Comments from JLP Participants

  • “[This session was] a reminder that there’s something else out there, to look forward to.” (Summer 2017)
  • “The facilitators are very helpful in encouraging and keeping the conversation open. The poem selection is good. It’s very interesting to hear these poems and take from them. Applying what works and leaving the rest.” (Spring 2016)
  • “I enjoy the different perceptions that all the individuals have on each poem. It helps me see things in a different point of view.” (Spring 2016)
  • “I love poetry and think that this is the best class @ jail that helps us settle ourselves and express ourselves in a positive way. It helps us find ourselves in a positive way.” (Spring 2016)
  • “My expectations of this program were exceeded beyond first thought. I feel this program is a wonderful avenue to open our minds to different aspects and areas of culture. In other words, ‘broaden our horizons.’ I also enjoyed the interaction and individual interpretations of the book. I enjoy this program greatly.” (Fall 2015)
  • “Not only did I read a book I never would have taken a second look at outside of here. I ended up becoming amazed at how much I wish it would have been longer. I feel this program is valuable to me because I have always not felt up to par in my education, but I felt as if I fit in just fine!” (Fall 2015)
  • “I really enjoyed this program and feel like it should be continued. I really liked how interested you were about, not only our comments on the book, but why we felt that way.” (Fall 2015)
Instructor Guidelines


  • Read and follow jail rules for volunteers. Remember: Staples and paperclips are contraband. The only permissible items to bring into the jail are folders, books, and unstapled sheets of paper.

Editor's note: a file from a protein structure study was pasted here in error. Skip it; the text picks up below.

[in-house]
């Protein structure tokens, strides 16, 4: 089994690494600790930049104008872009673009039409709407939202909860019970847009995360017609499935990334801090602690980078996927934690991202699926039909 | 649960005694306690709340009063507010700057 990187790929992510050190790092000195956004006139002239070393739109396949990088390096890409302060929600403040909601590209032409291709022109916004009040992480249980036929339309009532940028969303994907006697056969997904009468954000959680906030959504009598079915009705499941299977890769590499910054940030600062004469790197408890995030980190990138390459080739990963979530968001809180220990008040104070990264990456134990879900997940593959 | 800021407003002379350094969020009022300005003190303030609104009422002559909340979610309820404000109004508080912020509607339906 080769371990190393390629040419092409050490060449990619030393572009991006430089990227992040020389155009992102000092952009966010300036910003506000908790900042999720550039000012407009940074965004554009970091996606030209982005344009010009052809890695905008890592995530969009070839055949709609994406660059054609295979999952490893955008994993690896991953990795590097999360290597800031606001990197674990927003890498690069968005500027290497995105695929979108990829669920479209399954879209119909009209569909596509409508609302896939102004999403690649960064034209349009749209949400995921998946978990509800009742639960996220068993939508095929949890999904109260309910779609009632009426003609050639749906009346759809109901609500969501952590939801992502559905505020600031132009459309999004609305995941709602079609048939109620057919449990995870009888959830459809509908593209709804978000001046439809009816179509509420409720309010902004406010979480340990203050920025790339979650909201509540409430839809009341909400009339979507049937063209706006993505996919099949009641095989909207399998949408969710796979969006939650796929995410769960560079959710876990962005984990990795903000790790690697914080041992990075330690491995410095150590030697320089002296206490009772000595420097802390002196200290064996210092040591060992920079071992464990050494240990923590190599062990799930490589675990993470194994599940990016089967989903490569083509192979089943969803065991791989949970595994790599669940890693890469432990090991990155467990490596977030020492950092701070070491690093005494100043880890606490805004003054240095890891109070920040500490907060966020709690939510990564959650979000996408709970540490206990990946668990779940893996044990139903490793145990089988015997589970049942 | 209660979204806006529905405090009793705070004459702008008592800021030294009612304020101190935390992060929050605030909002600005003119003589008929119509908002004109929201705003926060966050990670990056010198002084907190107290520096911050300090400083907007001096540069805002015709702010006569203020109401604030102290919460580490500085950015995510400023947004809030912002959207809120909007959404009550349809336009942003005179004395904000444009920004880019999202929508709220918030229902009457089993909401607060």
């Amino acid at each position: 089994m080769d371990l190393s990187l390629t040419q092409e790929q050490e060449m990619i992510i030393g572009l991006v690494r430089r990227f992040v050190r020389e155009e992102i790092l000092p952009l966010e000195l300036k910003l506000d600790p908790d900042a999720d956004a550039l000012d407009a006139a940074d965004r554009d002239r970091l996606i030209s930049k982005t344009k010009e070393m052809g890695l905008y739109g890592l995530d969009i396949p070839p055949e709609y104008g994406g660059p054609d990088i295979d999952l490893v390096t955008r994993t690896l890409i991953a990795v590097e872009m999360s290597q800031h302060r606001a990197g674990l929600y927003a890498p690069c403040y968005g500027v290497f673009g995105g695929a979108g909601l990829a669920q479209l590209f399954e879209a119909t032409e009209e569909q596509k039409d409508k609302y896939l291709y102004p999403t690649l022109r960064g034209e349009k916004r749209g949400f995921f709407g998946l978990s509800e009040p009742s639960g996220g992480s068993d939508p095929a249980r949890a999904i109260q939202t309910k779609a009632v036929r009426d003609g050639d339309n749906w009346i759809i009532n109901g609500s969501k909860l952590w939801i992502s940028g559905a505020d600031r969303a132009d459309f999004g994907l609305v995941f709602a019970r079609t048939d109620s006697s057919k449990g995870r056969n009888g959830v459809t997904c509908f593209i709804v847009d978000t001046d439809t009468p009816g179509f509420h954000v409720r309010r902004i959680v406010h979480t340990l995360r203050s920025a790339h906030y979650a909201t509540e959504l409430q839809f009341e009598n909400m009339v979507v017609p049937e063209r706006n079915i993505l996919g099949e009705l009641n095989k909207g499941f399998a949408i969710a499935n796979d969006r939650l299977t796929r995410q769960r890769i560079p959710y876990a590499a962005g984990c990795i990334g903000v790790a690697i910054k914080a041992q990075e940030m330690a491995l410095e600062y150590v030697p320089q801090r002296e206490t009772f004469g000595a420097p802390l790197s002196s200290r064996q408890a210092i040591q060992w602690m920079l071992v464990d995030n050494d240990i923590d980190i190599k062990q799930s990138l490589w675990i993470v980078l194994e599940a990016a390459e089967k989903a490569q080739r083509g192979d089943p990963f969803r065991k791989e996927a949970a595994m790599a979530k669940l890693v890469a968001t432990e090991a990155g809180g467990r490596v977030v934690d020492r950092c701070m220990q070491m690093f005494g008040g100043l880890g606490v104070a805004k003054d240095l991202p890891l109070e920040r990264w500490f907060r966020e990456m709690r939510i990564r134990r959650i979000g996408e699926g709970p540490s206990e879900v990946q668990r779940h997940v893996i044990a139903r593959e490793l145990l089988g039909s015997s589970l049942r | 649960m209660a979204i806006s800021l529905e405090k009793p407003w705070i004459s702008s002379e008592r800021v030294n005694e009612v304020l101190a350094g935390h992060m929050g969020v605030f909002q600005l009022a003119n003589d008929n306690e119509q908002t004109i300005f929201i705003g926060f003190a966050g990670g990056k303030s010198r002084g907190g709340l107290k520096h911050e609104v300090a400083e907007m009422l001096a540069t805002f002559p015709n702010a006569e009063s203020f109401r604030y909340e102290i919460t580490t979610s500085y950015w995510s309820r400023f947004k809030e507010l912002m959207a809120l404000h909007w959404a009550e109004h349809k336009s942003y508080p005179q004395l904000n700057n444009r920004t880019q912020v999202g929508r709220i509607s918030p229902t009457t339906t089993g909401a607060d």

• Follow jail instructions for each session unless otherwise directed by jail staff.
  • Keep the walkie talkie with you at all times.
  • Arrive at least ten minutes before your session begins.
  • Literacy sessions do not count for college credit and are not cumulative. Inmates are not necessarily “students”; sessions are held in a program room not in a classroom per se.
  • Sessions may be tightly or loosely structured but should be interactive, inclusive, and accessible. Inmates have a wide range of reading abilities and interests and should be given equal opportunities to participate. For sample lessons, see planning materials from the Gatsby Pilot.
  • Inmates may have to leave the room during your session, and if you are leading a multi-session intensive, please note that inmates may not attend all sessions.
  • Inmates may not be able to complete any “homework” you assign for a variety of good reasons. Plan accordingly by ensuring that the day’s activities have flexible and varied options and expectations for participation.
  • Model positive, respectful interactions with inmates and co-facilitators. This is particularly important in a session co-led by facilitators of different genders.